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Mace & Crown | May 25, 2017

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The Presidential Debate in the Digital Age

The Presidential Debate in the Digital Age

Robert Younger

Contributing Writer

During the 2012 election season, the role played by the internet and digital technology in either presidential campaign was seen as revolutionary. This election season, the bar has been raised to new heights. Every major social media site had their own debate streams and several news outlets streamed the debate for free on their websites too. The debate that took place on Sept. 26 was just one of the major examples of how the internet and digital media interacted with, and influenced, the campaign trail.

The first presidential debate between Hilary Clinton and Donald Trump was broadcast on TV, live streamed over the internet and tweeted with its own presidential hashtags, #DebateNight and #Debates2016. There has been much commotion about media and technology surrounding this debate with Donald Trump even mentioning hackers being “somebody sitting on their bed that weighs 400 pounds.”  This statement is obviously an untrue stereotype of computer scientists and engineers, but this is not the only false statement from either of the presidential candidates.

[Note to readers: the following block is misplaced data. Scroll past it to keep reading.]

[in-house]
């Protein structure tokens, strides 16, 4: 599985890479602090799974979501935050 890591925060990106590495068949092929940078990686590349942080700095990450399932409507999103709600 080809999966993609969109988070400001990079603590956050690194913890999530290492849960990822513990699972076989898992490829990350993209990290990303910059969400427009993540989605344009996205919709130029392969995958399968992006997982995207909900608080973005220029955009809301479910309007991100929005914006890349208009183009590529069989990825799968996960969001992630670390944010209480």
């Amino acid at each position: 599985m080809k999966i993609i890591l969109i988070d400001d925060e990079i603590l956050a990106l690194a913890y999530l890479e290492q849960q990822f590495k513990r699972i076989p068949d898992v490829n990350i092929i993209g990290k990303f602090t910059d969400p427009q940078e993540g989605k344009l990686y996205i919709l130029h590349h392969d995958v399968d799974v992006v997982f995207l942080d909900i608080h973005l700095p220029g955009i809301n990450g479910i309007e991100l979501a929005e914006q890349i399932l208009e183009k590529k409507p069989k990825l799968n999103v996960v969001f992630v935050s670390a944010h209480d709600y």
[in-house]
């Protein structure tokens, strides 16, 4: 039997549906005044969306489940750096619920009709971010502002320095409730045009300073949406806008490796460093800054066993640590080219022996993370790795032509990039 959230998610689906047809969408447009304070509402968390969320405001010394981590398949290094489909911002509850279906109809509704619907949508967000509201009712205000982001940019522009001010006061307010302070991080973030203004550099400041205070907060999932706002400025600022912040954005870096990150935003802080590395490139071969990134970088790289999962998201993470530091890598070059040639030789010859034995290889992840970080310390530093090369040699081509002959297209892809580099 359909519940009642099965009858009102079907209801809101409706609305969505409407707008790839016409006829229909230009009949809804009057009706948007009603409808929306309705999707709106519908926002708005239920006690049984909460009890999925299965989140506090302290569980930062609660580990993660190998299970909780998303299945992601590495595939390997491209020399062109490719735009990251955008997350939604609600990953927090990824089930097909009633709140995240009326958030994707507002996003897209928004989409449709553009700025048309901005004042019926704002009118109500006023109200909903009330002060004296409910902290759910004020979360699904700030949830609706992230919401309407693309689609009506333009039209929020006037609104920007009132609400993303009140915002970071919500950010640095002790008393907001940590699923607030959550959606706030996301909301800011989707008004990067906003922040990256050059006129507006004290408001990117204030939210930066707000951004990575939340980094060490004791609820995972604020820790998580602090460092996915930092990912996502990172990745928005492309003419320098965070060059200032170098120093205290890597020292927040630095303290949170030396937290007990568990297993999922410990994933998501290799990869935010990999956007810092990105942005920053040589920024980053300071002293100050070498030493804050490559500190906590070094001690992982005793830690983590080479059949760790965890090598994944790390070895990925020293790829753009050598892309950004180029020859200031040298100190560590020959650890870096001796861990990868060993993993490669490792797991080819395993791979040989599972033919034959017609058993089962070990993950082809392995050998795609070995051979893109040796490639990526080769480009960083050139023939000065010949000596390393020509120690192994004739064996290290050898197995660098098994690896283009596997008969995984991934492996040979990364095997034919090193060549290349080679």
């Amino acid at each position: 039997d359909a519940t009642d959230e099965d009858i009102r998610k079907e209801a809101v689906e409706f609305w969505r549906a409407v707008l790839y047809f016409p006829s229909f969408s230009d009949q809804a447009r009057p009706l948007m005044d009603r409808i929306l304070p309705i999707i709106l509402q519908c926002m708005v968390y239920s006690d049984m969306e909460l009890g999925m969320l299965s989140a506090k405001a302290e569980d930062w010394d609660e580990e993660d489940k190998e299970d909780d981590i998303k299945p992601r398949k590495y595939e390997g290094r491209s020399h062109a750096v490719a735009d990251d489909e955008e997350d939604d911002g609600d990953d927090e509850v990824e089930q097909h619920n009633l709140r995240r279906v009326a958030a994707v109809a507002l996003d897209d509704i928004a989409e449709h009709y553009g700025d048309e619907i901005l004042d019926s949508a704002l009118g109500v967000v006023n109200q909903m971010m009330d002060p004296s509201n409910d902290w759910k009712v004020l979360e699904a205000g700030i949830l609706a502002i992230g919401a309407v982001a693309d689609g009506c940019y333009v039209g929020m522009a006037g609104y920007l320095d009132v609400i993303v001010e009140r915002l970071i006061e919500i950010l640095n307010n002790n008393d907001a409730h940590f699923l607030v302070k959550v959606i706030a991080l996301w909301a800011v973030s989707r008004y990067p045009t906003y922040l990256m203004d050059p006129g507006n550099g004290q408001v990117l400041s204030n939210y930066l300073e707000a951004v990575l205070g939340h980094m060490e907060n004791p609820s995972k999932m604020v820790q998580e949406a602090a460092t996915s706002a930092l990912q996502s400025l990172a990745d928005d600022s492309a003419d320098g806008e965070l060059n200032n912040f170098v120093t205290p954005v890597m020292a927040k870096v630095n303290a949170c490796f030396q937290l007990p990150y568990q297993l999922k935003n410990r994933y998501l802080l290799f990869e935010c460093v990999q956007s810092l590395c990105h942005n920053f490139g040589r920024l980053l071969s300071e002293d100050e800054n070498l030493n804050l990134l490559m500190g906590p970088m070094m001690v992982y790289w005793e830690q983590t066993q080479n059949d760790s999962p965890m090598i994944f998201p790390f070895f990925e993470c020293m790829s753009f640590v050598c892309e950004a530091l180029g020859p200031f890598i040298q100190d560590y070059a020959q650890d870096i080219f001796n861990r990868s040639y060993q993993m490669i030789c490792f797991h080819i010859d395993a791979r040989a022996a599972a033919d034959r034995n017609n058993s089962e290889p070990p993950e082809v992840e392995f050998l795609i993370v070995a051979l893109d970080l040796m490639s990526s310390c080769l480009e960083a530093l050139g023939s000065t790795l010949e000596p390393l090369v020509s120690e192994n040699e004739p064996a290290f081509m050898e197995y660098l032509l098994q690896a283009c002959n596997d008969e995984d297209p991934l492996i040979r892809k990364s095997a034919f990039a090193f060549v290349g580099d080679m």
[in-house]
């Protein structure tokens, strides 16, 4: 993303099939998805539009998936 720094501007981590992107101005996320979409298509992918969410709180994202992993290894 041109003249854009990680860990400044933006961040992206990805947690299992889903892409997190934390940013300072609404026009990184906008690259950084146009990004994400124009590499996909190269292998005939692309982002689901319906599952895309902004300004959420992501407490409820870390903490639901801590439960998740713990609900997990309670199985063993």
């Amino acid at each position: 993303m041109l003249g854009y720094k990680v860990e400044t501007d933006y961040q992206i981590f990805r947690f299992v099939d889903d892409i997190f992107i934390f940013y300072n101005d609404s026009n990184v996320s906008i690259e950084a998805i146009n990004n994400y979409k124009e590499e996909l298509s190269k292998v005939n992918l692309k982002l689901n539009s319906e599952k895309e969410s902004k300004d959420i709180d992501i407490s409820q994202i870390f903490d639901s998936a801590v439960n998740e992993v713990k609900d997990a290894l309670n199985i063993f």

For the first time NPR’s politics team fact checked Trump and Clinton with live annotations of the debate. On NPR’s website, there is a transcript of the entire debate with sources and quotes of both candidates about their political stances. NPR included extensive sources with links to news interviews, video and government documents. As predicted, there are many notable lies from Trump as well as some disconnect with Clinton’s statements.

NBC also offered the debate in virtual reality.  Using your Samsung Gear, Vive or Oculus Rift headset you could download ALTSpaceVR to join other people who were also watching the debate. The NBC VR debate set up was simple and plain with that did not take full advantage of VR technology. Last year, NextVR had broadcast an NBA basketball game with VR cameras in the stadium seats and on court side of the game.The AltSpaceVR was more like a VR chat room. The debate played on a virtual television while you stayed in place in a room of other avatars chatting about the debate.

On the PBS website it had an interactive video of the debate. People could sign up anonymously with their gender, age and political affiliation and then voted on how they felt about the topics of the debate. It then took that information and charted it as the video played. There were a lot of good statistics for how men, women and people young and old felt about certain statements and the pace of the debate. When Trump insulted Clinton, women’s favorability toward him dropped significantly. Between the youngest polled and the oldest polled, the younger audience liked the dispute Clinton and Trump had with one another and the moderator.

With new technology and uses being developed for VR and 4K, streaming the 2020 election and campaign will probably be more innovative than ever before, both in terms of coverage and how it might influence the election itself.